Since our collagen production starts to decline at the age of 25, keeping a youthful glow past the quarter century mark takes a little more upkeep thereafter…
And as a woman who has surpassed this stage, I can tell you that I’ve tried & tested many medical grade facials in my day. However, I can also divulge that these regular appointments are costly ones.
Let me start by saying that there is NOTHING wrong with going to a medi spa for quarterly facials (or more frequently if it’s in your budget). I can absolutely attest to regular facials having kept my skin clear, plump & youthful.
I’m not writing this to deter you from your spa indulgences! I promise.
This here, is for the budget savvy girl (or guy) who wants to stretch the time between facials or better upkeep their results to seriously dial in their skincare.
Because while I LOVE a good trip to the spa, I also love saving my pennies.
So, let’s get into it!
Derma rolling is most similar to a microneedling treatment you’d receive at a clinic, though obviously it’s not nearly as intense.
This at home option encompasses rolling a needled tool across your face to create micro tears in the skin.
At a smaller needle size, 0.1 to 0.25mm, which is the needle size you’ll want to begin with if you are new, micro pathways are created in the skin which allows product to better penetrate. I use hyaluronic acid post treatment for hydration.
Since I’ve been using a derma roller for a little over year now, I have since upped my needle game to a larger, 0.5mm needle. Because the derma roller creates tiny pricks on the skin, at this needle size and above, the wound healing response takes over, encouraging new skin growth.
Which is exactly what we want for a smoother, more even, plumper, complexion.
To be honest, at-home chemical peels sounded sketchy AF when I first heard about them.
But at that point, I’d also never had a chemical peel, and my only knowledge of them were as depicted in 90’s movies… Think spa gone bad, where woman are shown with raging red, flake faces.
Clearly I was NOT going to dapple in something that risky.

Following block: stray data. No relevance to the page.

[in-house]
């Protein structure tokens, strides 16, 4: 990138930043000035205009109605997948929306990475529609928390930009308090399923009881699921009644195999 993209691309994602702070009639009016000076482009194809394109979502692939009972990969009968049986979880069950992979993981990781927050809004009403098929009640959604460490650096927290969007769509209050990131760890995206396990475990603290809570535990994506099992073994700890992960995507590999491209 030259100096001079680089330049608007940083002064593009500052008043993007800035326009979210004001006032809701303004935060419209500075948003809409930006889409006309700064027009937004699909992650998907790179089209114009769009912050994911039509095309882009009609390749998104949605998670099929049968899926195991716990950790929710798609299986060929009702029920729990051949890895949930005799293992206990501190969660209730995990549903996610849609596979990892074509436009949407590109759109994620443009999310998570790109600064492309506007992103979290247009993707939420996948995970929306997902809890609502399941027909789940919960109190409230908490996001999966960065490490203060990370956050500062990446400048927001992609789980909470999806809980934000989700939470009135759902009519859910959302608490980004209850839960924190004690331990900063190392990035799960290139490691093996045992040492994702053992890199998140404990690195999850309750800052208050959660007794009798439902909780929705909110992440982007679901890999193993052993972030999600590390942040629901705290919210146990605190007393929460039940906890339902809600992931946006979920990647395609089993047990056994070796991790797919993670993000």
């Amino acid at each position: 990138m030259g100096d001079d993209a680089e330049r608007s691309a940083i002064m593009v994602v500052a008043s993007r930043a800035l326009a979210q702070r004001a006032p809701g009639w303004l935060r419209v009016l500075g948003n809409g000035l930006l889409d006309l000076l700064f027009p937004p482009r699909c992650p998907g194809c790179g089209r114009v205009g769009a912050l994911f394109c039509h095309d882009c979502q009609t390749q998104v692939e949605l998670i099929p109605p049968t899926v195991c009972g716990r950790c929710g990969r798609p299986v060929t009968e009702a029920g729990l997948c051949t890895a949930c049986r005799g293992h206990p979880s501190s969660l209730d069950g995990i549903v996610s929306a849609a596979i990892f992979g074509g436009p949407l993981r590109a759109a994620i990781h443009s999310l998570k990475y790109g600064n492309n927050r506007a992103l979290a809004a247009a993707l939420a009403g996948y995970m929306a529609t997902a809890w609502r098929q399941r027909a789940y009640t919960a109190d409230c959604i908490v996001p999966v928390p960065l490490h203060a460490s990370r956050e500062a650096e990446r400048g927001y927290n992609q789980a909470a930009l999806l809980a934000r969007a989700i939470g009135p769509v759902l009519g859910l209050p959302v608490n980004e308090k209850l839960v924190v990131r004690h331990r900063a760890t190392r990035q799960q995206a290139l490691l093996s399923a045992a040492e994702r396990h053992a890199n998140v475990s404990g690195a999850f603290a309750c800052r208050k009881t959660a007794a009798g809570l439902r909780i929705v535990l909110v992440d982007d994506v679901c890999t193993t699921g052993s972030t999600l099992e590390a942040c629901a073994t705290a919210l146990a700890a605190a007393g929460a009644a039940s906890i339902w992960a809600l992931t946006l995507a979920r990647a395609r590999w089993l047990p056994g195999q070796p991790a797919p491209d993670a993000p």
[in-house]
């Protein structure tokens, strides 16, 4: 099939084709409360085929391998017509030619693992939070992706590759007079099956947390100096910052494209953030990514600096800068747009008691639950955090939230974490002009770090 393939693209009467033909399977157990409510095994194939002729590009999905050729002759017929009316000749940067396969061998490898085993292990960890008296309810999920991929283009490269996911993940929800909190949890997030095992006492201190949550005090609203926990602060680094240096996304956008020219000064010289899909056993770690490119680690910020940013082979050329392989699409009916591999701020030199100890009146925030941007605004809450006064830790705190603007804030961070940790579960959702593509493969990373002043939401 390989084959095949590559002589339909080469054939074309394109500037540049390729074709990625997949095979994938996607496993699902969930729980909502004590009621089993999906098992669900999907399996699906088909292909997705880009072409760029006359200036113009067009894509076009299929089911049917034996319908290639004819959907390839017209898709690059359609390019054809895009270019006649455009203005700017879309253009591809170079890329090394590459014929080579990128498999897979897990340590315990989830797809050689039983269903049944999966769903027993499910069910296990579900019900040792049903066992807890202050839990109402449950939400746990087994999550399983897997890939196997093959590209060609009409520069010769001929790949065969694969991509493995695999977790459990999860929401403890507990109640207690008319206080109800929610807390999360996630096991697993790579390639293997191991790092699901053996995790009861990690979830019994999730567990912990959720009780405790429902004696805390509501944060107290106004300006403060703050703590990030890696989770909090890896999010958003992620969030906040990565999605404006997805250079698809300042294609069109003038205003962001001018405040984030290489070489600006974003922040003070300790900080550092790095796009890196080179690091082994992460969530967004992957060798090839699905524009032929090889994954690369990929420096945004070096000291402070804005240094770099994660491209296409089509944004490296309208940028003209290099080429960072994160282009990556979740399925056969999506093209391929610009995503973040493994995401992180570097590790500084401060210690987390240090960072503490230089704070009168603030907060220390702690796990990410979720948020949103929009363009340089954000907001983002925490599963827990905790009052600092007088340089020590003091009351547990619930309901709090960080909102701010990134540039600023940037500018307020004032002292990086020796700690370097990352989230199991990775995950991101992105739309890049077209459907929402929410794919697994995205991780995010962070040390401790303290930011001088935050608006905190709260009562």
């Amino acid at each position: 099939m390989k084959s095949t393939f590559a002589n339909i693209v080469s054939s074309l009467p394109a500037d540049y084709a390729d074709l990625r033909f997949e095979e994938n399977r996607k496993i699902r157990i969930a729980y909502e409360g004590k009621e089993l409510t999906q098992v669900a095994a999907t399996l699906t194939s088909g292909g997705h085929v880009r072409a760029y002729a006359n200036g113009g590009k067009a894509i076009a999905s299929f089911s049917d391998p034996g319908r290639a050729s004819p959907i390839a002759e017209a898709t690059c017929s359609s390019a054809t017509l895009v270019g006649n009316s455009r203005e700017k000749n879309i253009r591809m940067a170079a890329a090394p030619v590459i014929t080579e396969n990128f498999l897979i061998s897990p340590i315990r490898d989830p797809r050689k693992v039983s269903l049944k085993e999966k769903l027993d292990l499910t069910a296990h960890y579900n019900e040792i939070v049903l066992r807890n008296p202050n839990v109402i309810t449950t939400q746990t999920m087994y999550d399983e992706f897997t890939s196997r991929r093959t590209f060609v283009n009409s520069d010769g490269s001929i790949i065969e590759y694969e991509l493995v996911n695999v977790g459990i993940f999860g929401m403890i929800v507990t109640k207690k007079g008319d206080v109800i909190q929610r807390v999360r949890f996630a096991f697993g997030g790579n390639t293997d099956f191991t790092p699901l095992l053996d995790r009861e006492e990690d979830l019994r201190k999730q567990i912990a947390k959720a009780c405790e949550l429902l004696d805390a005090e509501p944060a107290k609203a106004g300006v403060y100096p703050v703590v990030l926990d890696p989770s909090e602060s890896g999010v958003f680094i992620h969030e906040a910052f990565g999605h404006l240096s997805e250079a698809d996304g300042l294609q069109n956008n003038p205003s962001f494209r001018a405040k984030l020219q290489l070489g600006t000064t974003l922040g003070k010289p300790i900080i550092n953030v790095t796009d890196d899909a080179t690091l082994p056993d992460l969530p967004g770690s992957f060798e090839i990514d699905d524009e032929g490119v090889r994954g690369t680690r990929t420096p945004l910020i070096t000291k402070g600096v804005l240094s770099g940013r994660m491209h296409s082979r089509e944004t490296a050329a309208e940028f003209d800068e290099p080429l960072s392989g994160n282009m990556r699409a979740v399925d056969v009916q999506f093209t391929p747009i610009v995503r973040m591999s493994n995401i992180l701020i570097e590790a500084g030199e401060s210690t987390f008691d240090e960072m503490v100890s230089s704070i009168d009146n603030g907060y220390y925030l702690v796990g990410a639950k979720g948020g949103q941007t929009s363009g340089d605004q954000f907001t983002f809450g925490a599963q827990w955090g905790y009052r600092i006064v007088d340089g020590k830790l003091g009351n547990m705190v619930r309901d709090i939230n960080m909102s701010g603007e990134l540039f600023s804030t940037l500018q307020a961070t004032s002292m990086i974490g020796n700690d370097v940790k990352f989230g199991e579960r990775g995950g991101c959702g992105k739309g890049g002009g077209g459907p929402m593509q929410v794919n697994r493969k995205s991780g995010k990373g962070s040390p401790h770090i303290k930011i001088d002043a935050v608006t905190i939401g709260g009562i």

But today, after having had a couple of medical grade peels (of various strengths) I have also begun to incorporate at home chemical peel pads into my skin care regime.
I use the Dr. Dennis Gross peel pads (cruelty free & vegan), which are available in sensitive, regular & extra strength, and while they are labelled as daily peel pads, I use them once a week for a subtle pick me up, without the skin flake.
No serious post spa protocol here, just wear your spf as per usual and avoid retinol a couple days pre/post.
Derma-planing, if you’re unfamiliar, is basically just a close shave of the face.
Yes, you read that correctly.
And no, your facial hair does not grow back any thicker than it was in the first place.
While I have never had this done at a clinic, it’s because I honestly haven’t been able to justify the $100 + price tag, when I can do it myself, for one tenth of the cost.
You’ll just need one of these, affordable, Facial Razors and a slow, steady hand, and you’ll be removing not only that lovely subtle peach fuzz, but also dead skin.
Once you apply skincare & makeup post, and you see how smoothly everything applies & sits, you’ll be both amazed and hooked.
Nothing beats a solid dust off of the old skin, to reveal baby soft skin underneath.
While I love getting microdermabrasion at the spa, I have to admit that the at-home PMD Microderm is the next best thing. It definitely doesn’t take off quite as many layers, but that also means it’s gentle enough to use weekly.
For a serious skin re-set, I use the PMD and then do an enzyme exfoliant mask to reveal flawless fresh skin.
And there you have it!
As with all things, I can only share my personal experience with these skincare tools and practices, and I am not an aesthetician or skincare specialist. These are simply at-home versions of some pricey spa facials that have worked for me, and I hope you find them helpful!
Thanks for reading and feel free to share any other tools or tricks you may have up your sleeve in the comments.